AIC, ANC: What’s the difference?

Mandla Galo
Mandla Galo

The African Independent Congress (AIC) – better known as that party from Matatiele – surprised many when it tripled the number of seats it received in councils across the country.

The party was formed in December 2005, out of a demarcation dispute.

Disgruntled ANC members broke away from the party in protest against government’s inclusion of the town into the Eastern Cape, rather than having it reincorporated into KwaZulu-Natal.

In the August 3 polls, the AIC won 55 seats – up from the 17 it secured after the May 2011 local government elections.

“We expected more; we worked hard,” said party leader Mandla Galo this week.

However, the AIC is often accused of getting its votes through deception.

Its proximity to the governing party is confusing ANC voters. The two parties have similar colours, logos and names, and follow each other on the ballot paper because of the alphabetic sequence used in South Africa’s voting system.

In February, the Independent Electoral Commission (IEC) revealed in Parliament that it was reviewing the practice whereby parties whose names and colours are similar follow each other on the ballot paper.

According to Reverend Bongani Finca, commissioner of the IEC, international observers said this could confuse voters.

ANC secretary-general Gwede Mantashe said the ANC would approach the IEC to seek guidance on how the confusion could be resolved.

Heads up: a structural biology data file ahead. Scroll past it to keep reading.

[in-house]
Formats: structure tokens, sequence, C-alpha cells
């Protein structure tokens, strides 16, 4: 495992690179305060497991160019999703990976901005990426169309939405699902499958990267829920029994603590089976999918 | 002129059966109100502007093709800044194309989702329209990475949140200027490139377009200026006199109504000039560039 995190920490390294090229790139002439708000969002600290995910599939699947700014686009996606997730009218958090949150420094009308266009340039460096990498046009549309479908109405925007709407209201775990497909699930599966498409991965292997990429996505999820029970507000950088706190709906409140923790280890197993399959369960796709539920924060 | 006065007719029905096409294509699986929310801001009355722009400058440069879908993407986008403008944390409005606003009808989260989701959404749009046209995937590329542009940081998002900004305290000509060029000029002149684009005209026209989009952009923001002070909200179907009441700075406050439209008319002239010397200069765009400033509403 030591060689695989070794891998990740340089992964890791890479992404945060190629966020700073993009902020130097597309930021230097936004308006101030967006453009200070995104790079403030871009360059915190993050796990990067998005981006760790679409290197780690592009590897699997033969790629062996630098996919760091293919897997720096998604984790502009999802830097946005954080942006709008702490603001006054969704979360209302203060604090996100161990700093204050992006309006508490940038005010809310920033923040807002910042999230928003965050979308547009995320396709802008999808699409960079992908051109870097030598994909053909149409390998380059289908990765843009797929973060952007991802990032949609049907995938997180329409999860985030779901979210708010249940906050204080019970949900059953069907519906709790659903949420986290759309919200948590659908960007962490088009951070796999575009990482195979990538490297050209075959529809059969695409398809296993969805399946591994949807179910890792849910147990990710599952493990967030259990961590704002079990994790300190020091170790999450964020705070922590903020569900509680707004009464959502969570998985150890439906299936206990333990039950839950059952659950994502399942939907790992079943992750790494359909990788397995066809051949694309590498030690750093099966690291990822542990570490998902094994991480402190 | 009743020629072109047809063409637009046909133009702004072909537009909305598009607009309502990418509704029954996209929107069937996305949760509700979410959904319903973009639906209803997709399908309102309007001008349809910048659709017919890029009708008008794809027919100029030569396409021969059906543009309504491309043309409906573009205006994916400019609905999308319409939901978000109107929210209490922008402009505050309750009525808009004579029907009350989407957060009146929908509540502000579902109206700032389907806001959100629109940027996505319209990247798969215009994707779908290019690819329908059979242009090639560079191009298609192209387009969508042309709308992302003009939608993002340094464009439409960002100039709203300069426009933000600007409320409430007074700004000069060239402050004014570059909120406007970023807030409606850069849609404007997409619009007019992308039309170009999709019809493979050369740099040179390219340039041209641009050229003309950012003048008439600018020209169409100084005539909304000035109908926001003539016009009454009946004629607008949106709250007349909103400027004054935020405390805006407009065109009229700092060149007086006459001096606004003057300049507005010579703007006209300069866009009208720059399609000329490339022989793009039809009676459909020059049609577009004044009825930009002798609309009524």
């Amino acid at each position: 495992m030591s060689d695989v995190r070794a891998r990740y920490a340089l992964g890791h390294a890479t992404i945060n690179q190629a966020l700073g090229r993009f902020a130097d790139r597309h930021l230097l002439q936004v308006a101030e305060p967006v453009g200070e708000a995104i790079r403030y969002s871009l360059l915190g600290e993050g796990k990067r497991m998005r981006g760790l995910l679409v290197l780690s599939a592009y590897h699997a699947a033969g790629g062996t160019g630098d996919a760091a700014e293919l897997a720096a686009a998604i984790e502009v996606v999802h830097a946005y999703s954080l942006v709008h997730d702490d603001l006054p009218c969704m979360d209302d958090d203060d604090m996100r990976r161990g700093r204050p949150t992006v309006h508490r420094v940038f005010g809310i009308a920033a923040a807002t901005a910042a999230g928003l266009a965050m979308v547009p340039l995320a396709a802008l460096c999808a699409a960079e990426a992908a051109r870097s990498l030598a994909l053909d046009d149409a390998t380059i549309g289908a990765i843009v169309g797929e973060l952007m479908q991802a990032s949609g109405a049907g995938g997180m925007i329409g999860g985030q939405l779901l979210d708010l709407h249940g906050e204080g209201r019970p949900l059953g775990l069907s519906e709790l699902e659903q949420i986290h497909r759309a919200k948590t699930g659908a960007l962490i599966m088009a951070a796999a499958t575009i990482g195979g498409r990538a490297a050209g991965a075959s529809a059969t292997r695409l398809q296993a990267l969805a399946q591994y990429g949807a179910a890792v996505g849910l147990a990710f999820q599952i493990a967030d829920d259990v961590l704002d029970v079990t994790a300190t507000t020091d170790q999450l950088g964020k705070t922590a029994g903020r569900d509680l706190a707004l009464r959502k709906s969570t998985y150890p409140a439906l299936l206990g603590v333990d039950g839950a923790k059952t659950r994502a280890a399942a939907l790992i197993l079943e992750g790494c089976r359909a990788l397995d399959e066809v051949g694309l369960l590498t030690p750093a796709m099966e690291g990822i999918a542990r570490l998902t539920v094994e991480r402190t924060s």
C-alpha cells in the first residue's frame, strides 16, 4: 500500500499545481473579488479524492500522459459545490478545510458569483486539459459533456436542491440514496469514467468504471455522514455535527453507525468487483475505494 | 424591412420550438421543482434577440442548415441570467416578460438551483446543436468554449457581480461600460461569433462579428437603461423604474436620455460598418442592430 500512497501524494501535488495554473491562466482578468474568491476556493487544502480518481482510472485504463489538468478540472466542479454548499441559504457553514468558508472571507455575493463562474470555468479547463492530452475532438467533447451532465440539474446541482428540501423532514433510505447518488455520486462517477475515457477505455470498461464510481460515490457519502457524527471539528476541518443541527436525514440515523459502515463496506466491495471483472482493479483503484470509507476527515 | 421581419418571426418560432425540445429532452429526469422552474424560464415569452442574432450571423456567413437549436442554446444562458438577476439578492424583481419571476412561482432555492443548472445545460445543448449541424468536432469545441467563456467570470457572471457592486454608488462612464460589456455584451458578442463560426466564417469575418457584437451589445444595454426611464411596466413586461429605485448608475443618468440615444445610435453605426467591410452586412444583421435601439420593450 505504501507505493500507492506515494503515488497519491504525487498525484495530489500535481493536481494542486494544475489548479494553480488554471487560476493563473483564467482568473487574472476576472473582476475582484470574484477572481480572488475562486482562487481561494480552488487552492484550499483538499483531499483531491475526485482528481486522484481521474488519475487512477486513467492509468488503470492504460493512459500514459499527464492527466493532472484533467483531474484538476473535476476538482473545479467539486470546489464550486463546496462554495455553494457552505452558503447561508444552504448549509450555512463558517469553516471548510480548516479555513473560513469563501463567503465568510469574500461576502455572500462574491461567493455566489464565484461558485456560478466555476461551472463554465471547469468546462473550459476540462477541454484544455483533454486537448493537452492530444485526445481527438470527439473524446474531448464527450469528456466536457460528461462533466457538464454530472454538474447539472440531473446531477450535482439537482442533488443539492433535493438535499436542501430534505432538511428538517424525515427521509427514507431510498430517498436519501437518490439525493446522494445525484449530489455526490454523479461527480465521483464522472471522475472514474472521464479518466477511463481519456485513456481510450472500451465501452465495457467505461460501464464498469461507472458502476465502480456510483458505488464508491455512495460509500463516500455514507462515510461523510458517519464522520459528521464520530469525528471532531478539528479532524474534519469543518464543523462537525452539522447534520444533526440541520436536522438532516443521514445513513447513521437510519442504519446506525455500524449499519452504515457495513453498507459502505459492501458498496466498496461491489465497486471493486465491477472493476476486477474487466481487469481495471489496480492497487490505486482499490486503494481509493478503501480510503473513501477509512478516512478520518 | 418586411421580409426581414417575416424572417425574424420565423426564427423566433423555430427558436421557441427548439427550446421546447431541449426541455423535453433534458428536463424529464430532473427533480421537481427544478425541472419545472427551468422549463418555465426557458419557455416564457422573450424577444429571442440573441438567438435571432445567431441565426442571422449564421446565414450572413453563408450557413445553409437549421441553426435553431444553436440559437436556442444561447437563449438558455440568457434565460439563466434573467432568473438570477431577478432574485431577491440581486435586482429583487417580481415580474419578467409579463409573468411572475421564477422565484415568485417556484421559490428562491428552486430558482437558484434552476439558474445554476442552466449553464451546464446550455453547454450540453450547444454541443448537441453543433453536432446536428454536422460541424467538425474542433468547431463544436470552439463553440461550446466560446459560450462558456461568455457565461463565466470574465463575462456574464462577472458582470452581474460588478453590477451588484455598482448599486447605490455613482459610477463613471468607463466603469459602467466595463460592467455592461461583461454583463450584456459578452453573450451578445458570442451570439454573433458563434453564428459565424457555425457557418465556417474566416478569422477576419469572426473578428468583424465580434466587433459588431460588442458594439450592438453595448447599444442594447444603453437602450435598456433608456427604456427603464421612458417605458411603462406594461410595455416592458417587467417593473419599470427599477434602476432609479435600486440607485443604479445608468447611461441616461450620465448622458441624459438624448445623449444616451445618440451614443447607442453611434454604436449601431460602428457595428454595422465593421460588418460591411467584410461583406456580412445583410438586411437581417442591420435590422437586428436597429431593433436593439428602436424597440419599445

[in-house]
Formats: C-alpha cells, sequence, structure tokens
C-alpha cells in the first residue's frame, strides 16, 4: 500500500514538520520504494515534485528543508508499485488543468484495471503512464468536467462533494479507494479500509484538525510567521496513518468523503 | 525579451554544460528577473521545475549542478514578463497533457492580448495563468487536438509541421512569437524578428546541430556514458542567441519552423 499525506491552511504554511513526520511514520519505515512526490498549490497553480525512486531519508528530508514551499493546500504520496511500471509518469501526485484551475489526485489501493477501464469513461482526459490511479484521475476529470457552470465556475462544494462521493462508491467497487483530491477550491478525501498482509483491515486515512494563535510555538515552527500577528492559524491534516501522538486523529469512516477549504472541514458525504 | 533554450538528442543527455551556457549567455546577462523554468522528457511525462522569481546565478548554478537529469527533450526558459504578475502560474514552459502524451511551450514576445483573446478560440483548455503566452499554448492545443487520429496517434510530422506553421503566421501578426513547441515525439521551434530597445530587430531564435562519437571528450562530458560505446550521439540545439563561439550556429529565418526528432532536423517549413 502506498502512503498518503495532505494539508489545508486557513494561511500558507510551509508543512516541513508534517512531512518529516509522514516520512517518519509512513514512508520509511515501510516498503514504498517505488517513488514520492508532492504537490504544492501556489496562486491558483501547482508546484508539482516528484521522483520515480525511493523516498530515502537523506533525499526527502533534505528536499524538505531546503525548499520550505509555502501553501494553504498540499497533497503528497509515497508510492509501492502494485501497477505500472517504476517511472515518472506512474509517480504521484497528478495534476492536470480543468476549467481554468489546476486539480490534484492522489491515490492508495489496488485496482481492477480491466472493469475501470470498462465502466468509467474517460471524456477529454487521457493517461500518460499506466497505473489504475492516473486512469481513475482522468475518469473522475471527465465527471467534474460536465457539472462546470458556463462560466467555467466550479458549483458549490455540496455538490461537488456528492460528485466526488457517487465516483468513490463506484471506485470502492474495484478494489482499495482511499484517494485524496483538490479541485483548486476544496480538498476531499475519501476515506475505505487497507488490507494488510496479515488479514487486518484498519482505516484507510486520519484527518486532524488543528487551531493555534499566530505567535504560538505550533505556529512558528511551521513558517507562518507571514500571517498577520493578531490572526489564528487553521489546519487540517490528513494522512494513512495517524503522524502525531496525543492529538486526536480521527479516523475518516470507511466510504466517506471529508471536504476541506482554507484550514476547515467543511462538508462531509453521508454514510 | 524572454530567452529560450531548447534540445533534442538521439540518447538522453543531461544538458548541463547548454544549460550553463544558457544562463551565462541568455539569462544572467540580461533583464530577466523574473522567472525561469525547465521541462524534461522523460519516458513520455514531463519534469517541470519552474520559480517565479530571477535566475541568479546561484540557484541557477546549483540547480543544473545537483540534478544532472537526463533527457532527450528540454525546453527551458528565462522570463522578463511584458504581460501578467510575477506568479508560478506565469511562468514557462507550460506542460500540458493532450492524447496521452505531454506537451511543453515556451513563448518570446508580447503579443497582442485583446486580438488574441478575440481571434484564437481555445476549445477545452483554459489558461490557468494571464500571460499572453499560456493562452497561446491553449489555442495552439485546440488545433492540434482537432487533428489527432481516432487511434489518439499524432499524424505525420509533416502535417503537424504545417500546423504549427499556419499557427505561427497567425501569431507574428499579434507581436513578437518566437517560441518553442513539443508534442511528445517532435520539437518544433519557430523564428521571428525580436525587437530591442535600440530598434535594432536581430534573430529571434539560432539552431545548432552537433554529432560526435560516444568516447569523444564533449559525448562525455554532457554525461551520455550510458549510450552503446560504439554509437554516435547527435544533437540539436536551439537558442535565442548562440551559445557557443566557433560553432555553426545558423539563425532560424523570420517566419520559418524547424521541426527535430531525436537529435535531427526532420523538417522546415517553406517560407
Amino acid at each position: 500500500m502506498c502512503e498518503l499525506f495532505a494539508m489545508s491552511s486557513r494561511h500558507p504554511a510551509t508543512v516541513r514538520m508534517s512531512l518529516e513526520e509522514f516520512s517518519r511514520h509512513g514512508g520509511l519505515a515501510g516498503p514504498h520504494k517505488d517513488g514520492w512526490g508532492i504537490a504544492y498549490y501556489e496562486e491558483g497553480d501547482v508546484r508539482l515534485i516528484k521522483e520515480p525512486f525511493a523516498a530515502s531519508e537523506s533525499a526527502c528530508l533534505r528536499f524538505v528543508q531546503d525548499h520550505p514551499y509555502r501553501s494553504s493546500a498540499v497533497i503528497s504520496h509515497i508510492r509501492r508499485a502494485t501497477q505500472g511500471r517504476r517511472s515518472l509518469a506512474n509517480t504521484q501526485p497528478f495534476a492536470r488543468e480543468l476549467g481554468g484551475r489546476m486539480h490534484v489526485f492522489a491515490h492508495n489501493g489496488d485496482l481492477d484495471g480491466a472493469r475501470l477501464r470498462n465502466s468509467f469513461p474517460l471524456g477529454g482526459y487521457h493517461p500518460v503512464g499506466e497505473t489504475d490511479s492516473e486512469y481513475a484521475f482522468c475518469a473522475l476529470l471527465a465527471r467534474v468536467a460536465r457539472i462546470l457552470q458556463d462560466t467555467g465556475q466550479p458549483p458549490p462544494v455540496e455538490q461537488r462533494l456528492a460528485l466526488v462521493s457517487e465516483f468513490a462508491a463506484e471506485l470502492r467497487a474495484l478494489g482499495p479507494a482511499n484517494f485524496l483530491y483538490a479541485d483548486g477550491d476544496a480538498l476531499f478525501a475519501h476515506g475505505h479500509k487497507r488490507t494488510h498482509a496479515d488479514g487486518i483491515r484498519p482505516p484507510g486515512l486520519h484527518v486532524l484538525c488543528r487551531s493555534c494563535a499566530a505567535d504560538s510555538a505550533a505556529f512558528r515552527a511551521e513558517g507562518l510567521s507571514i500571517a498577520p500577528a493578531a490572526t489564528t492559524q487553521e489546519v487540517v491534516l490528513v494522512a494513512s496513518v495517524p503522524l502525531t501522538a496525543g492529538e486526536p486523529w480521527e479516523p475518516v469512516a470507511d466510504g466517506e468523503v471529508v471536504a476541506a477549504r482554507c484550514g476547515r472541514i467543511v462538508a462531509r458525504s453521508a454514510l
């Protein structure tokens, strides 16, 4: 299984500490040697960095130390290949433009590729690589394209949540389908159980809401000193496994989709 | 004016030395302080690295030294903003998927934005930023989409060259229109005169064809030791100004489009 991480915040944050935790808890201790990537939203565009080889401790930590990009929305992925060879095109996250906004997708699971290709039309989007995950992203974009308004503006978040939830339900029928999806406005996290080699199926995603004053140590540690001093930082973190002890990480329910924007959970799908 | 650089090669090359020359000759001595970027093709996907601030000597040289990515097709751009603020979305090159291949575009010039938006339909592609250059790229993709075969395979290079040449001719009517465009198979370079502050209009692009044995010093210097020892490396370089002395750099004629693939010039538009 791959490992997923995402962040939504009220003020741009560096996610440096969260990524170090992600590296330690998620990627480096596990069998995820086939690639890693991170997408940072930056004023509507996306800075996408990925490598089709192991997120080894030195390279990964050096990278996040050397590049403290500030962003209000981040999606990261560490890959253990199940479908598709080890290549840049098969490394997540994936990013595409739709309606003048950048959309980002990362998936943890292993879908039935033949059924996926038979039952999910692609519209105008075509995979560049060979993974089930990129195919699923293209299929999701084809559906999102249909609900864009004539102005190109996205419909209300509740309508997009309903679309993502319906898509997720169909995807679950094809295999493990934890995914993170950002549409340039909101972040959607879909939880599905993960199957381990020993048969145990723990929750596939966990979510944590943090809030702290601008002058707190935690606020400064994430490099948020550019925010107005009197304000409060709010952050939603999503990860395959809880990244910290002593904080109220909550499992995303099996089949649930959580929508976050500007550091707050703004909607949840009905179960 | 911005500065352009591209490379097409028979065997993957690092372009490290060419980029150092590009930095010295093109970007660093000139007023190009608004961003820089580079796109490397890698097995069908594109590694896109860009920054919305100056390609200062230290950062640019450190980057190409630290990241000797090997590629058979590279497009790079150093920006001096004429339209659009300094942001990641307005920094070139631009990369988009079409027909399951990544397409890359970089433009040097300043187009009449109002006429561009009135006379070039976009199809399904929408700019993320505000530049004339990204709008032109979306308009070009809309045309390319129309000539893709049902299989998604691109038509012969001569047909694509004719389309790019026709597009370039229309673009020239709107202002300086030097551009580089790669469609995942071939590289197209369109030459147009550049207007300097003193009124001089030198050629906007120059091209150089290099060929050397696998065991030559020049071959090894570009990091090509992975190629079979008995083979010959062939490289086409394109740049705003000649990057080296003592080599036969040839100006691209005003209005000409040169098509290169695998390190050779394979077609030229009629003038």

Galo dismissed this view when he spoke to City Press this week. “That is psychological warfare from the ANC. If you check our emblem against that of the ANC, they are totally different.

“And the way our colours feature in the background is totally different from the ANC,” he said.

“We have been increasing our numbers in every election. Are you saying all those people are confused?”

But how is a party, whose stated mission has been about the reincorporation of Matatiele into KwaZulu-Natal, getting seats as far as George, Cape Town and Ekurhuleni? “The people of Matatiele are scattered all over,” said Galo.

The party launched its election manifesto in Tembisa, on Gauteng’s East Rand, in June.

“We went door to door in the build-up to that event. We met a large number of people from Matatiele and Flagstaff in that region. They are everywhere,” he added.

In 2006, the AIC contested only the Matatiele Local Municipality and managed to get 10 seats.

In 2011, it contested seven municipalities and got 17 seats in municipalities across the Eastern Cape and KwaZulu-Natal.

This time around, the AIC contested 54 municipalities across the country, including the metros, and managed to get 55 councillors – including four seats in Johannesburg, four in Ekurhuleni, one in Cape Town, one in Nelson Mandela Bay and one in George.

Despite its failure to get Matatiele reincorporated over the past 10 years, the AIC has shown remarkable staying power.

Residents voted in a referendum in October 2009 to decide whether they wanted to stay on in the Eastern Cape or be reincorporated into KwaZulu-Natal.

The results were never released publicly, despite then cooperative governance minister, the late Sicelo Shiceka, promising to do so by Christmas Day that year.

Galo said there was a high possibility that the party would return to the Constitutional Court – which, in 2006, found that Matatiela’s re-demarcation was invalid – to demand the release of those results.

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